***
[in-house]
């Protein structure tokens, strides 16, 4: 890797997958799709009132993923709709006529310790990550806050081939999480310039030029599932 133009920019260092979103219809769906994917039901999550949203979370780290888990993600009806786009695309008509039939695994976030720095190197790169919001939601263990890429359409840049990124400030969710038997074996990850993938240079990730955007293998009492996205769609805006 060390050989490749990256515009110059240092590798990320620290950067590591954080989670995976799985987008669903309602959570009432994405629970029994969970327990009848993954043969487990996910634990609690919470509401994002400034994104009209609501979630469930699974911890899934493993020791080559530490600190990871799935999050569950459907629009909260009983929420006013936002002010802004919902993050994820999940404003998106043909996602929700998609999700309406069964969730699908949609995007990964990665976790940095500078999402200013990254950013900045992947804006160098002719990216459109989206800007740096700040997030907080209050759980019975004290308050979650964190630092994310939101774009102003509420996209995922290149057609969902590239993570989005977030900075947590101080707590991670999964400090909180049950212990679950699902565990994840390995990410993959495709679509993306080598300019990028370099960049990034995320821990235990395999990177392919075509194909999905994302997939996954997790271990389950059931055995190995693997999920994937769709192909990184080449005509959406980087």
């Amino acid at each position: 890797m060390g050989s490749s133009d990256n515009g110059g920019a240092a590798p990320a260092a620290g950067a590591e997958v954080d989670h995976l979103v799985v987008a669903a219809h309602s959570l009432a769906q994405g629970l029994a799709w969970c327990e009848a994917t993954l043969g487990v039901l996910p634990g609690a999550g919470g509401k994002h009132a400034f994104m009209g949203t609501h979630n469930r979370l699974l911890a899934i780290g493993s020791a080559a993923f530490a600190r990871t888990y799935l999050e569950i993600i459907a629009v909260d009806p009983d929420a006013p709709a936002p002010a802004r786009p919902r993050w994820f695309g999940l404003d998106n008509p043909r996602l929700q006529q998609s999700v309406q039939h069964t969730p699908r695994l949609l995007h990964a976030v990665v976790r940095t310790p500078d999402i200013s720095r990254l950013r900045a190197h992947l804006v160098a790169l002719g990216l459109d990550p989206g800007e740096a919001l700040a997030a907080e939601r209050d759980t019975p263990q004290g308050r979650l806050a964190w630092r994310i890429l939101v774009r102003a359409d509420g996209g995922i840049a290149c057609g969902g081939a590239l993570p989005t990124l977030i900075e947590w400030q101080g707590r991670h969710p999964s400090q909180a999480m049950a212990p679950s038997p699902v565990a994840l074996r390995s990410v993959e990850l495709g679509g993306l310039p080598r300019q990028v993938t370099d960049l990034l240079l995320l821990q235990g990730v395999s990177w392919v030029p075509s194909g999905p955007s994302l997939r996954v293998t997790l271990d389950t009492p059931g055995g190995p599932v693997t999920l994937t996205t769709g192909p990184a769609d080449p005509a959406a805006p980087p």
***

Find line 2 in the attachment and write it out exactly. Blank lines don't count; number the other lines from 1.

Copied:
């Protein structure tokens, strides 16, 4: 890797997958799709009132993923709709006529310790990550806050081939999480310039030029599932 133009920019260092979103219809769906994917039901999550949203979370780290888990993600009806786009695309008509039939695994976030720095190197790169919001939601263990890429359409840049990124400030969710038997074996990850993938240079990730955007293998009492996205769609805006 060390050989490749990256515009110059240092590798990320620290950067590591954080989670995976799985987008669903309602959570009432994405629970029994969970327990009848993954043969487990996910634990609690919470509401994002400034994104009209609501979630469930699974911890899934493993020791080559530490600190990871799935999050569950459907629009909260009983929420006013936002002010802004919902993050994820999940404003998106043909996602929700998609999700309406069964969730699908949609995007990964990665976790940095500078999402200013990254950013900045992947804006160098002719990216459109989206800007740096700040997030907080209050759980019975004290308050979650964190630092994310939101774009102003509420996209995922290149057609969902590239993570989005977030900075947590101080707590991670999964400090909180049950212990679950699902565990994840390995990410993959495709679509993306080598300019990028370099960049990034995320821990235990395999990177392919075509194909999905994302997939996954997790271990389950059931055995190995693997999920994937769709192909990184080449005509959406980087």